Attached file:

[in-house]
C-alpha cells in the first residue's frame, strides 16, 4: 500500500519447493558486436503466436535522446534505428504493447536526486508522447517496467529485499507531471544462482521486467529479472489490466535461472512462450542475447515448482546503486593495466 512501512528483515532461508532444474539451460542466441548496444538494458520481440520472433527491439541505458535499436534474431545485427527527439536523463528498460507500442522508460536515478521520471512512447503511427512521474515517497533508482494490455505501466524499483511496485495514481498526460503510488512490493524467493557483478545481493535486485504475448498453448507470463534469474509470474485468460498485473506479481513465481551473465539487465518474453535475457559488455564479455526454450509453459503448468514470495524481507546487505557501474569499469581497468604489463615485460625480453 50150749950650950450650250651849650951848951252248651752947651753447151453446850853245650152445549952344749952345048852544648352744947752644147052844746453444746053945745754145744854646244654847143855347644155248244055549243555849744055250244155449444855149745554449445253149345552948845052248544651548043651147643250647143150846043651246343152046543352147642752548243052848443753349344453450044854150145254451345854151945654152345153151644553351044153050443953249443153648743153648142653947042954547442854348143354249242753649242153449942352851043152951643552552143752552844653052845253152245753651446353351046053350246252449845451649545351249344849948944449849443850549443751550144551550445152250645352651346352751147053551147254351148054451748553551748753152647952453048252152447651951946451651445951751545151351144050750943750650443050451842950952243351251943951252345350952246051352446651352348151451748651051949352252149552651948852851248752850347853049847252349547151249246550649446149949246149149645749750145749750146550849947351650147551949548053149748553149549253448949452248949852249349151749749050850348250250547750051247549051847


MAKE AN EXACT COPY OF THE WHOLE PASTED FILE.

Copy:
[in-house]
C-alpha cells in the first residue's frame, strides 16, 4: 500500500519447493558486436503466436535522446534505428504493447536526486508522447517496467529485499507531471544462482521486467529479472489490466535461472512462450542475447515448482546503486593495466 512501512528483515532461508532444474539451460542466441548496444538494458520481440520472433527491439541505458535499436534474431545485427527527439536523463528498460507500442522508460536515478521520471512512447503511427512521474515517497533508482494490455505501466524499483511496485495514481498526460503510488512490493524467493557483478545481493535486485504475448498453448507470463534469474509470474485468460498485473506479481513465481551473465539487465518474453535475457559488455564479455526454450509453459503448468514470495524481507546487505557501474569499469581497468604489463615485460625480453 50150749950650950450650250651849650951848951252248651752947651753447151453446850853245650152445549952344749952345048852544648352744947752644147052844746453444746053945745754145744854646244654847143855347644155248244055549243555849744055250244155449444855149745554449445253149345552948845052248544651548043651147643250647143150846043651246343152046543352147642752548243052848443753349344453450044854150145254451345854151945654152345153151644553351044153050443953249443153648743153648142653947042954547442854348143354249242753649242153449942352851043152951643552552143752552844653052845253152245753651446353351046053350246252449845451649545351249344849948944449849443850549443751550144551550445152250645352651346352751147053551147254351148054451748553551748753152647952453048252152447651951946451651445951751545151351144050750943750650443050451842950952243351251943951252345350952246051352446651352348151451748651051949352252149552651948852851248752850347853049847252349547151249246550649446149949246149149645749750145749750146550849947351650147551949548053149748553149549253448949452248949852249349151749749050850348250250547750051247549051847